Obstetricians don’t need to advertise their services. It seems that expectant women possess an almost a genetic urge to place themselves in the hands of a medical doctor: “What do I do? How do I get ready? How do I protect this little one inside?” They take large pills and vitamins specifically designed for expectant mothers.

Being pregnant appears to be terribly uncomfortable; it’s awkward, inconvenient. Her body changes and things work completely differently. The digestive system changes; the bowels stop working right, the bladder shrinks to a fraction of its former size. Various portions of anatomy change size or dimension. Her chemistry changes and therefore moods change. She want to eat pickles. Right now. It’s really weird living with a pregnant woman!

Everybody can see that she’s pregnant: her belly eventually precedes her wherever she goes, and her gait is unique to the pregnant. Other women get weird around pregnant ladies, and it seems impossible to speak to them without rubbing their tummy.

Eventually it comes time for the child to be born, but even that requires pretty aggressive, assertive action. The doctor commands, “PUSH!” and she pours every fiber of her being into pushing, even though the urge to push was incomprehensible until the transition is upon her. But when that time comes, her whole person is focused on the birthing of the baby. If she cannot or will not push, the child is not born correctly, and the insurance company is displeased because the alternative is expensive.

We have some promises that we’re looking forward to. Like children. But having the promise isn’t enough. Having a prophetic word isn’t enough. The prophetic word gives us a target to aim for, it promises that if we work that direction we will be successful, but most of the time (there are exceptions), the prophetic declaration does not make the thing happen. That part is up to us.

If we want to give birth to the promise, first we must get intimate with the one who can inseminate us with promise. We must come to His private chambers and uncover ourselves. We must draw near with love and let Him plant the dream in our uncovered heart.

Then we need to make preparations in our lives for the changes that are not there yet: we must live in some measure as if the thing which was promised was already here. We need to make room for it. Has God promised you a teaching ministry? Then you’d better spend hours in the Word. Has God promised you riches? Then you must learn responsibility and restraint. Has God promised you a mate? Then you must make room in your house, your budget, your personality for him or her. There are some activities and more attitudes that must be eliminated altogether; if we don’t, we may unintentionally kill the promise.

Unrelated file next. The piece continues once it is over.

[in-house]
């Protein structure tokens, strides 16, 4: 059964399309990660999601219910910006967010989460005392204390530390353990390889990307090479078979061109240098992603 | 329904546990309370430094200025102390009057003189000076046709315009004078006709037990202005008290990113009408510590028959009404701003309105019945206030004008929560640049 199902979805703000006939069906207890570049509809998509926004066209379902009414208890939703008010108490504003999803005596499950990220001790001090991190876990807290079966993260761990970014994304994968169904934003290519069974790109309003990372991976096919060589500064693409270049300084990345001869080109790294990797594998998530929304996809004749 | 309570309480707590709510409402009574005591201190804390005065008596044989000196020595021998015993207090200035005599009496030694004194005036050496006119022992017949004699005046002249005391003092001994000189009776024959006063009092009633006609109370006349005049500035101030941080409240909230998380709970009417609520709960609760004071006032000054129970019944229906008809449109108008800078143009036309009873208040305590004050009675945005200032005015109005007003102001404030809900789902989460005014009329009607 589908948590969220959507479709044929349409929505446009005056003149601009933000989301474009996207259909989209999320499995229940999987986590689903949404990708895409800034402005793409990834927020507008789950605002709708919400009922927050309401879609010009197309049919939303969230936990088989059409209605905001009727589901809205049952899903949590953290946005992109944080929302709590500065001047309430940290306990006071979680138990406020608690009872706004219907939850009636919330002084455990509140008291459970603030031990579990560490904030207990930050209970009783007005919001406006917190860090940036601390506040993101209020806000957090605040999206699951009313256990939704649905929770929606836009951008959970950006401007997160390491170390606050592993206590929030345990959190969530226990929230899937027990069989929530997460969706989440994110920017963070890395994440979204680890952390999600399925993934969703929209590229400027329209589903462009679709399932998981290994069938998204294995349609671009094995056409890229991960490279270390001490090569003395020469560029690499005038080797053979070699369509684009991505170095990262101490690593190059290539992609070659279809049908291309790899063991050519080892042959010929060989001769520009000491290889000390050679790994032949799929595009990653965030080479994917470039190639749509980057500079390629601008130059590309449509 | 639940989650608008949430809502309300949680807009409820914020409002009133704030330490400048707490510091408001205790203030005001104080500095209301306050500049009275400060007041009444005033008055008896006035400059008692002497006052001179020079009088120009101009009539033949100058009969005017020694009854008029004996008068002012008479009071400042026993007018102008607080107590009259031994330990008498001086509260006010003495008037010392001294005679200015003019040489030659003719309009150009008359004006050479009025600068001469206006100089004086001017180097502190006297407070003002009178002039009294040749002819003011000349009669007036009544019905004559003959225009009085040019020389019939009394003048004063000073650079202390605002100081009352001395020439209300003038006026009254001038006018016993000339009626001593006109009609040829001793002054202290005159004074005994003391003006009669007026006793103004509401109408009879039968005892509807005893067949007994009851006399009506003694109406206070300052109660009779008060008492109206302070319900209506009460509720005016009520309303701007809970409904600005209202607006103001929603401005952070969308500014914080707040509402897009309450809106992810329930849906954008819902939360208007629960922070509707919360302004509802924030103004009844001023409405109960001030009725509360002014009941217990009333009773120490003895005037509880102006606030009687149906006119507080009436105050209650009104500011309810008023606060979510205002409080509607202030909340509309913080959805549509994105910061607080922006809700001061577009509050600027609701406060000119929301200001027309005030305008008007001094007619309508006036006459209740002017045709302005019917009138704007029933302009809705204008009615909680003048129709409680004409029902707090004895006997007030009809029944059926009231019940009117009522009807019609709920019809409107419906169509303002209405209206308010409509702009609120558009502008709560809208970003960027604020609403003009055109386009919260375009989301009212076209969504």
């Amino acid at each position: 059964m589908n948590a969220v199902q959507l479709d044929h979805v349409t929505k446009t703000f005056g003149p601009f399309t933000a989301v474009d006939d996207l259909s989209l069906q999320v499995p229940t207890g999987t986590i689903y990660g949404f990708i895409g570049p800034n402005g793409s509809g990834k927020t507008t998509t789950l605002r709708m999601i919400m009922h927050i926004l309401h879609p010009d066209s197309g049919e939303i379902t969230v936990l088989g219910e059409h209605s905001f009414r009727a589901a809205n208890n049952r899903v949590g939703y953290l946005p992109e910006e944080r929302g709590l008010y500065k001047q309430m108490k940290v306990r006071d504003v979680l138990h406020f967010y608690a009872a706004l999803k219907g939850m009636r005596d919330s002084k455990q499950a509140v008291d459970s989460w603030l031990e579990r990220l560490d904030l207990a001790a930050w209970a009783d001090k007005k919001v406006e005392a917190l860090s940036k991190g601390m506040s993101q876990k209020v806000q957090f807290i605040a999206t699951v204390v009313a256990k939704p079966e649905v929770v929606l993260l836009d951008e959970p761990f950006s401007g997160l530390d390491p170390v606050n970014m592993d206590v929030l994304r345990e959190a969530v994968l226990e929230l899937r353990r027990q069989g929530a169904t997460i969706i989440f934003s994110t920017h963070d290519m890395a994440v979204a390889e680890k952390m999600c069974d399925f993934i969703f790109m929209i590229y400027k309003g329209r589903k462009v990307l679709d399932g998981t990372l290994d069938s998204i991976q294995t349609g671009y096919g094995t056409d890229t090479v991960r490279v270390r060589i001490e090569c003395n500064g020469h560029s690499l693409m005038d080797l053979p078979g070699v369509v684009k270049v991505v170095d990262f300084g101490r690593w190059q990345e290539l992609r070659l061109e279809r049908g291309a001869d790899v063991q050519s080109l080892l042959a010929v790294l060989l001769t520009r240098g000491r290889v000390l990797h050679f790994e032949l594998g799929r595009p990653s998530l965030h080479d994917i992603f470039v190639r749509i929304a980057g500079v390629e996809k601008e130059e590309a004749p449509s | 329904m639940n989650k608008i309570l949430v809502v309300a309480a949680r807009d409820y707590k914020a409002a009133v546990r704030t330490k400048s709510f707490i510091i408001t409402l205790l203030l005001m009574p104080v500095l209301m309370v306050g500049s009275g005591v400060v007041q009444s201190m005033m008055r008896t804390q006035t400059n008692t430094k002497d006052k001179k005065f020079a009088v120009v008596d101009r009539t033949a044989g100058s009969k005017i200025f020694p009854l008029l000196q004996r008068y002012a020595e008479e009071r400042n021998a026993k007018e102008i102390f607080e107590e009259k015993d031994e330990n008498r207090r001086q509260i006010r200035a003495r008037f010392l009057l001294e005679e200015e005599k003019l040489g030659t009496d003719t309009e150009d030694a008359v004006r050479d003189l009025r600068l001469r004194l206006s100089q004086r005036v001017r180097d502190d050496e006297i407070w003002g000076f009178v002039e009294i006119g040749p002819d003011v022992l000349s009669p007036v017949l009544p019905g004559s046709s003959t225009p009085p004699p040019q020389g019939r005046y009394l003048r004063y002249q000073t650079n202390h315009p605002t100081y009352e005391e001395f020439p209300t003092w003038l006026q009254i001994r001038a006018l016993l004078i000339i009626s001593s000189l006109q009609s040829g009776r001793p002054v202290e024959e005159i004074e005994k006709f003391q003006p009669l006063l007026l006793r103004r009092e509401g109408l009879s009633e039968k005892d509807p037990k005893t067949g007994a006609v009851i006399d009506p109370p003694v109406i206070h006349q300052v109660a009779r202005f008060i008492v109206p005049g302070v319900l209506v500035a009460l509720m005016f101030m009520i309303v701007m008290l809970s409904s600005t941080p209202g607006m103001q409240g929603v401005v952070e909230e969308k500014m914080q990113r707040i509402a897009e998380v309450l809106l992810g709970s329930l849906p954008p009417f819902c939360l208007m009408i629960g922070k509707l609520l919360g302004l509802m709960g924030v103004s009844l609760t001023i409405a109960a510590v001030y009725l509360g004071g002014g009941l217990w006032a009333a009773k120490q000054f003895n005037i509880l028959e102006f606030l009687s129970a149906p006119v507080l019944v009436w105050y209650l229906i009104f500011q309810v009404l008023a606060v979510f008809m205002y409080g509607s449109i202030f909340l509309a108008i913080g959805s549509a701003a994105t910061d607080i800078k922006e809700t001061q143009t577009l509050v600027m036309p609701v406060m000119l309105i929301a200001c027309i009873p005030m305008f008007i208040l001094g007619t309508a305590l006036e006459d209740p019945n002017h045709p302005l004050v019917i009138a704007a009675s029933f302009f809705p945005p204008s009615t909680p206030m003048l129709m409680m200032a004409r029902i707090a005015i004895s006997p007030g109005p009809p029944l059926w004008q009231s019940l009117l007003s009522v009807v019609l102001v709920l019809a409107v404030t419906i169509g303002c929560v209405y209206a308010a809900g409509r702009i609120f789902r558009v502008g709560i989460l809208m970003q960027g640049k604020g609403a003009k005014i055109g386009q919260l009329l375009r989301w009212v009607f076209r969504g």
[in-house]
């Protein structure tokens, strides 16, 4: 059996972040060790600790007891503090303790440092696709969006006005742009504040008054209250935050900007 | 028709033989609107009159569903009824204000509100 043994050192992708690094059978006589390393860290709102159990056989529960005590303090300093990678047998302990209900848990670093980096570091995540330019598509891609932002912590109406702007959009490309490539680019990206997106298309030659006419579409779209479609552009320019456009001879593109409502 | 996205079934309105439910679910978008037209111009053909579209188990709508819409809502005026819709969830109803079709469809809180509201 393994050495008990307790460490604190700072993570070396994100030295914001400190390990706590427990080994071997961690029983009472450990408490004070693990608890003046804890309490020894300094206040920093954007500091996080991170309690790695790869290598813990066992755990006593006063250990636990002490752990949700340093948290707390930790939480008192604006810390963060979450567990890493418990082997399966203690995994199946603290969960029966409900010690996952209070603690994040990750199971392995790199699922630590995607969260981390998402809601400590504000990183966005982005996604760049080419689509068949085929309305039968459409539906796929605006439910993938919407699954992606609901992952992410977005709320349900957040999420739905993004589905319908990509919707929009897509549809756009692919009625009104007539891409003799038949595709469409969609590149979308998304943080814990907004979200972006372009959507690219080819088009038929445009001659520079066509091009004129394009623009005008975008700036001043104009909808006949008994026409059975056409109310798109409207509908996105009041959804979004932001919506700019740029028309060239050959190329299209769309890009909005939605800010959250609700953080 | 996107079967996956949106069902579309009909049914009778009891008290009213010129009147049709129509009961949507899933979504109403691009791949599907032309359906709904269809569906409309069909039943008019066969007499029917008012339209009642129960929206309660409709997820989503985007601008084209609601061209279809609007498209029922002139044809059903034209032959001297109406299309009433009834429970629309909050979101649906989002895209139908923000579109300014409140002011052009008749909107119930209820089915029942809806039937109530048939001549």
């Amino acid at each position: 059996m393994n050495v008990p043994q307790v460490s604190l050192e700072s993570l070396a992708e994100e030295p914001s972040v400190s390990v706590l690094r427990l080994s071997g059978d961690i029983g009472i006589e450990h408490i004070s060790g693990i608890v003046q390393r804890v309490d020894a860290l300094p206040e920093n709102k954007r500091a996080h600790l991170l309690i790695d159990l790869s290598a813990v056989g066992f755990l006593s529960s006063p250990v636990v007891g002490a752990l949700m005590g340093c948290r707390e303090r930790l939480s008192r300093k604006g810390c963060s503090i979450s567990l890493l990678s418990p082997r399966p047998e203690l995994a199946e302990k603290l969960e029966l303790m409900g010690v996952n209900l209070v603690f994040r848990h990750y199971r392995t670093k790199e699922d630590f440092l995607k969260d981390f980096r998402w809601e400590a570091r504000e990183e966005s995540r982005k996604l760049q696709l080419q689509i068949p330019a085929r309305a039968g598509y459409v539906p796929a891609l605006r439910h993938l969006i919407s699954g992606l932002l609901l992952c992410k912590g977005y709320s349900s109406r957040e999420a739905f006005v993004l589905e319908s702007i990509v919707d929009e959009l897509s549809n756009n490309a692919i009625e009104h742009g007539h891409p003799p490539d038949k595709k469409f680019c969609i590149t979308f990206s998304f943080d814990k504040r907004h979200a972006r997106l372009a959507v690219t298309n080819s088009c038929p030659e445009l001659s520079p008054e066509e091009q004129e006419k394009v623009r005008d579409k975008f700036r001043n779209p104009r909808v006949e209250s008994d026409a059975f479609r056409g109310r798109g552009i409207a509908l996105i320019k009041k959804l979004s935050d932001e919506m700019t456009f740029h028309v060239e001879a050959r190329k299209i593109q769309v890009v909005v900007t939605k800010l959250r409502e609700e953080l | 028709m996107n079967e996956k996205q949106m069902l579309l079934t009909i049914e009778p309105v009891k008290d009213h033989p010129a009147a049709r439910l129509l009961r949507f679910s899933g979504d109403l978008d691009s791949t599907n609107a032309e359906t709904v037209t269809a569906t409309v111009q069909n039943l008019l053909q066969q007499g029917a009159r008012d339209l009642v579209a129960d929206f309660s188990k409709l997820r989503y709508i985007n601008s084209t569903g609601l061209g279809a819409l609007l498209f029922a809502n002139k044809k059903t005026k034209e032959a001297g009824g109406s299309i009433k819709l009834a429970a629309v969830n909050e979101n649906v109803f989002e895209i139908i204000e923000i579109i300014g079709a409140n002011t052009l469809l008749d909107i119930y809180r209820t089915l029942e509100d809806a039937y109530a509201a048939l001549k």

Being pregnant with promise is as terribly uncomfortable, awkward, inconvenient as physical pregnancy. Things work completely differently. You’re in the “Now but not yet” place that makes no sense. My relationship with God is different: He sees the promise fulfilled yet, even though I can’t see that fulfillment to save my life.

My relationship with my church family is different: some of them can see the bulging promise, and some cannot. We can’t see the promises ourselves sometimes. Those that can see it can’t help but speak to it, rubbing our belly as it were; those that can’t see it don’t understand why we’re acting the way we are; they complain and whine about the changes we are making in favor of the promise.

Eventually it comes time for the promise to be born, but even then, aggressive faith is required. There’s a “push” that is needed, and often, we don’t understand it until it’s time. But if we don’t push, the promise may be stillborn.

Babies and promises are alike in that they don’t happen without a whole lot of participation on our part.

There are many among us that are pregnant with promise in these days. Some are aware, are under the care of a “doctor” in the form of a mentor, and as a result, many are moving well towards their goals and dreams. Others have no doctor caring for them, but the Father of their pregnancy is counseling them wisely, and their birth is approaching well; there are no complications.

Yet there are some who sit around watching TV and wonder at what’s happening to them. Some keep bungee-jumping or deep-sea diving, and reject the counsel of those older and wiser around them, and they wonder that the birth of their dreams is not proceeding well. They make no room in their lives for the promise, and they wonder that the promise does not come in the way they expect it, in the time they expect.

Do you have a promise that has not been fulfilled? Have you submitted yourself to the care of a mentor, to the care of the Father, or are you still living as you did before you received the promise? Are you making room for the promise, making preparations to birth?